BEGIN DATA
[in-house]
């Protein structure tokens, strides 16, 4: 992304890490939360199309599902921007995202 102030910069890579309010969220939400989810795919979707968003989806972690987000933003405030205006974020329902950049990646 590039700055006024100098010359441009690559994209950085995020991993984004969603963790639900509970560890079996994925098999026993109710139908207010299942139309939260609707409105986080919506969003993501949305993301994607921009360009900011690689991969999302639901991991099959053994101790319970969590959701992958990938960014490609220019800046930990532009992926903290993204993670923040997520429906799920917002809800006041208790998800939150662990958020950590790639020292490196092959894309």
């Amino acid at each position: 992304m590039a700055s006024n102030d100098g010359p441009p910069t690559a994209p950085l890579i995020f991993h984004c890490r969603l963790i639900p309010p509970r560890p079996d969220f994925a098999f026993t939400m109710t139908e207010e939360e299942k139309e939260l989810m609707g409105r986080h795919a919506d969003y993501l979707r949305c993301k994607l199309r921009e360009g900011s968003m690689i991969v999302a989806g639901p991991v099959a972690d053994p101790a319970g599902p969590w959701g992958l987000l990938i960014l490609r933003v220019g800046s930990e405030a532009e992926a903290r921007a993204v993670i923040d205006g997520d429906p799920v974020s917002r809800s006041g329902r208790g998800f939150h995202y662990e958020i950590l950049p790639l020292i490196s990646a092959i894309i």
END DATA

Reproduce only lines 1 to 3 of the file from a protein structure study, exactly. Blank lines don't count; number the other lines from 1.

[in-house]
């Protein structure tokens, strides 16, 4: 992304890490939360199309599902921007995202 102030910069890579309010969220939400989810795919979707968003989806972690987000933003405030205006974020329902950049990646 590039700055006024100098010359441009690559994209950085995020991993984004969603963790639900509970560890079996994925098999026993109710139908207010299942139309939260609707409105986080919506969003993501949305993301994607921009360009900011690689991969999302639901991991099959053994101790319970969590959701992958990938960014490609220019800046930990532009992926903290993204993670923040997520429906799920917002809800006041208790998800939150662990958020950590790639020292490196092959894309």
């Amino acid at each position: 992304m590039a700055s006024n102030d100098g010359p441009p910069t690559a994209p950085l890579i995020f991993h984004c890490r969603l963790i639900p309010p509970r560890p079996d969220f994925a098999f026993t939400m109710t139908e207010e939360e299942k139309e939260l989810m609707g409105r986080h795919a919506d969003y993501l979707r949305c993301k994607l199309r921009e360009g900011s968003m690689i991969v999302a989806g639901p991991v099959a972690d053994p101790a319970g599902p969590w959701g992958l987000l990938i960014l490609r933003v220019g800046s930990e405030a532009e992926a903290r921007a993204v993670i923040d205006g997520d429906p799920v974020s917002r809800s006041g329902r208790g998800f939150h995202y662990e958020i950590l950049p790639l020292i490196s990646a092959i894309i």